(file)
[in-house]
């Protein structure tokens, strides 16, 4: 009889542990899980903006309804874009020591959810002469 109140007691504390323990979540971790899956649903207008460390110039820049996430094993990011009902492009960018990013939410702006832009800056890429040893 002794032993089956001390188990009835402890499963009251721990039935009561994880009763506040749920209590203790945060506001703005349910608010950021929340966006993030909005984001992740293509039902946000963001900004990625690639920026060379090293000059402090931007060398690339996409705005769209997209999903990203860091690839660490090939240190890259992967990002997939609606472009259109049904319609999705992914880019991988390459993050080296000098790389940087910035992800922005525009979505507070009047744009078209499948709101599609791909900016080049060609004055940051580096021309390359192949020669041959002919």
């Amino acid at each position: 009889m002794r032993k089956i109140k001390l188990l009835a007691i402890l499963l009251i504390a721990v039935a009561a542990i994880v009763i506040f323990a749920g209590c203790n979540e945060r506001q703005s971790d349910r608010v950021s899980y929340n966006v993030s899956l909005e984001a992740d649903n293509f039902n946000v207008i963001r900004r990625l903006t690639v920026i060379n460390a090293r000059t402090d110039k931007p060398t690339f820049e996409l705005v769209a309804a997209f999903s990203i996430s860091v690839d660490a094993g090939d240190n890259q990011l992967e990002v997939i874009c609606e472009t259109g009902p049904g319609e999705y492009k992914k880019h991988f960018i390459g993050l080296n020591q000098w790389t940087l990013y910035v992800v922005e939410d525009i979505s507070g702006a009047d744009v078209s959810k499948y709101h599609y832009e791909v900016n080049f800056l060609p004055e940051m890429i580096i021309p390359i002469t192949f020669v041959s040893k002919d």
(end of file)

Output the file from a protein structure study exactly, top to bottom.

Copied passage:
[in-house]
């Protein structure tokens, strides 16, 4: 009889542990899980903006309804874009020591959810002469 109140007691504390323990979540971790899956649903207008460390110039820049996430094993990011009902492009960018990013939410702006832009800056890429040893 002794032993089956001390188990009835402890499963009251721990039935009561994880009763506040749920209590203790945060506001703005349910608010950021929340966006993030909005984001992740293509039902946000963001900004990625690639920026060379090293000059402090931007060398690339996409705005769209997209999903990203860091690839660490090939240190890259992967990002997939609606472009259109049904319609999705992914880019991988390459993050080296000098790389940087910035992800922005525009979505507070009047744009078209499948709101599609791909900016080049060609004055940051580096021309390359192949020669041959002919």
């Amino acid at each position: 009889m002794r032993k089956i109140k001390l188990l009835a007691i402890l499963l009251i504390a721990v039935a009561a542990i994880v009763i506040f323990a749920g209590c203790n979540e945060r506001q703005s971790d349910r608010v950021s899980y929340n966006v993030s899956l909005e984001a992740d649903n293509f039902n946000v207008i963001r900004r990625l903006t690639v920026i060379n460390a090293r000059t402090d110039k931007p060398t690339f820049e996409l705005v769209a309804a997209f999903s990203i996430s860091v690839d660490a094993g090939d240190n890259q990011l992967e990002v997939i874009c609606e472009t259109g009902p049904g319609e999705y492009k992914k880019h991988f960018i390459g993050l080296n020591q000098w790389t940087l990013y910035v992800v922005e939410d525009i979505s507070g702006a009047d744009v078209s959810k499948y709101h599609y832009e791909v900016n080049f800056l060609p004055e940051m890429i580096i021309p390359i002469t192949f020669v041959s040893k002919d």